It can also be a moderating influence to create broader housing affordability, he believes.
Cost-rental homes should be targeted at moderate-income households that experience financial difficulty in accessing housing or meeting the on-going cost of accommodation.
And this type of development would complement an ongoing social housing supply to ensure no-one gets left behind when it comes to having a secure and stable home.
O’Connor identifies four key elements for future housing strategy:
- delivery of housing by the public sector including social housing, cost rental and affordable purchase,
- development of a cost rental sector (to provide affordable rental housing),
- utilisation of State lands for housing,
- delivery of housing by the development sector including rental housing and home ownership.
The public sector must start building homes on a large scale, using a mix of social housing, cost rental and, where appropriate, affordable purchase housing, he says, by actively using State land to deliver public housing,
To do this, the master planning of development will be crucial.
This will involve developing roads and infrastructure to allow parcels of land to be released and developed in turn, similar to the master planning for Adamstown and the Dublin Docklands.
The Housing Agency wants a National Housing Policy and Plan agreed with a 20-year implementation period, a successful ‘housing for all’ model in countries such as Austria, Sweden and Denmark, which keeps accommodation affordable.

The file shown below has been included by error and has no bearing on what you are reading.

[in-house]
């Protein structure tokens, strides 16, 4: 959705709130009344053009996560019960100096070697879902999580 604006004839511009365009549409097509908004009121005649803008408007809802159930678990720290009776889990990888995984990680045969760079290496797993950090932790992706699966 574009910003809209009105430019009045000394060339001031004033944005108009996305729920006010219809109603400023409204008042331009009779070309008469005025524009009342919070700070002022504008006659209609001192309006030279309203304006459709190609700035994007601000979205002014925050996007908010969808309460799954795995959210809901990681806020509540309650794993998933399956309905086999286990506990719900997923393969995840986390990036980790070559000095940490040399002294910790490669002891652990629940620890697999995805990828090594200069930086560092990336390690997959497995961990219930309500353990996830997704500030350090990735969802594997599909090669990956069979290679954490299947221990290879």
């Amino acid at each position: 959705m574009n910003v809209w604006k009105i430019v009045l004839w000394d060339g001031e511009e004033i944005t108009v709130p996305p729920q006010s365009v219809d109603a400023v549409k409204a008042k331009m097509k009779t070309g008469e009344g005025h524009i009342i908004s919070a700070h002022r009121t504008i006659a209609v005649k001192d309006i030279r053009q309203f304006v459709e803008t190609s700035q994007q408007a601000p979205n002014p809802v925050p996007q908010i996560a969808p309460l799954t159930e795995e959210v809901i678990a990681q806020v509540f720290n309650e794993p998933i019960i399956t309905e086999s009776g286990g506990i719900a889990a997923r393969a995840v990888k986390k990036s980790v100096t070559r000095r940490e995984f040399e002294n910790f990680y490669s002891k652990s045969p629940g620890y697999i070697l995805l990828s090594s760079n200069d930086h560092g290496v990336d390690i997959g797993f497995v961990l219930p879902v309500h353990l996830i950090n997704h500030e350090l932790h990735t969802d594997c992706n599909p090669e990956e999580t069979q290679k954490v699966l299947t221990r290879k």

“The urgent need for homes remains and Ireland must do all it can to meet this need through the building of public housing on a large scale while supporting broad delivery by the private sector,” O’Connor says.
He points out that a pandemic-induced downturn will differ from the 2008 crash, which was largely fuelled by a property bubble.
“Continuing construction creates jobs and helps address the social housing needs felt by our most vulnerable people, who in the past have unfairly felt the brunt of economic crises,” he says.
And the psychological toll of mortgage arrears continues, he said and the negative equity struggle must not be repeated.
The Housing Agency boss also believes that cost-effective measures can be found to make homes climate friendly.
“There are three elements to this; where we build housing, having appropriate housing density and building the right types of homes,” he said.
Sustainable quality standards, such as the Irish Green Building Council’s Home Performance Index, must be implemented for all State-funded residential projects.
O’Connor continues that sustainably placing housing in cities and towns can substantially reduce our carbon footprint.
“Reducing our reliance on private cars by locating homes close to public transport and essential amenities will improve quality of life while contributing to a sustainable future.
Ireland’s Climate Action Plan has set an ambitious target of retrofitting 500,000 existing homes and improving their performance so they have a Building Energy Rating (BER) of B2.
This means banning the installation of oil-fired boilers from 2022 and gas boilers from 2025.
Economies of scale
A new delivery model for retrofitting will examine grouping large numbers of houses together to achieve economies of scale.
The coordination and cooperation of local authorities, approved housing bodies and other important stakeholders will be crucial to achieving these goals.
And future construction projects can incorporate biodiversity into their projects with open green areas that are allowed to grow wild.